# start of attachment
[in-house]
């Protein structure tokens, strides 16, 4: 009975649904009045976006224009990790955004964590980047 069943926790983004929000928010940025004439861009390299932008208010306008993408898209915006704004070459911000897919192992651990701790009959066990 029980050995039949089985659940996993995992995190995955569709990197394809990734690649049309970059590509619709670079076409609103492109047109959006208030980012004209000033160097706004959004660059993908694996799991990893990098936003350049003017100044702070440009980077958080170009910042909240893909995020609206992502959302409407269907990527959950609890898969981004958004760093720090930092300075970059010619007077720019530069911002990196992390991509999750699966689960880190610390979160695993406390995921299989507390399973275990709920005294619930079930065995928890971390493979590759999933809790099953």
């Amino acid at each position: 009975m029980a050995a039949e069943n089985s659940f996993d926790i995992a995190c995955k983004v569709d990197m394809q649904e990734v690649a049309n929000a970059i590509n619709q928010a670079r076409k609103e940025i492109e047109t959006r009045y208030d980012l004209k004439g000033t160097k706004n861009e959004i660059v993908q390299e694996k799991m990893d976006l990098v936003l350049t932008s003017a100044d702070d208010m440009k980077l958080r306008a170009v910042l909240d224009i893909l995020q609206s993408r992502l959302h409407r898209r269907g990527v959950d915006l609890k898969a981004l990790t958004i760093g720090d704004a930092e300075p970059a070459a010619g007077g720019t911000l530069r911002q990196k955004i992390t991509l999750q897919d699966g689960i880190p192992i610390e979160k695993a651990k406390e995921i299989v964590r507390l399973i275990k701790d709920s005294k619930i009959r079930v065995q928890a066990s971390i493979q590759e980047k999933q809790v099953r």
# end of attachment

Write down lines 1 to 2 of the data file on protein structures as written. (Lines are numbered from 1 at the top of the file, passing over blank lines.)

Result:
[in-house]
């Protein structure tokens, strides 16, 4: 009975649904009045976006224009990790955004964590980047 069943926790983004929000928010940025004439861009390299932008208010306008993408898209915006704004070459911000897919192992651990701790009959066990 029980050995039949089985659940996993995992995190995955569709990197394809990734690649049309970059590509619709670079076409609103492109047109959006208030980012004209000033160097706004959004660059993908694996799991990893990098936003350049003017100044702070440009980077958080170009910042909240893909995020609206992502959302409407269907990527959950609890898969981004958004760093720090930092300075970059010619007077720019530069911002990196992390991509999750699966689960880190610390979160695993406390995921299989507390399973275990709920005294619930079930065995928890971390493979590759999933809790099953």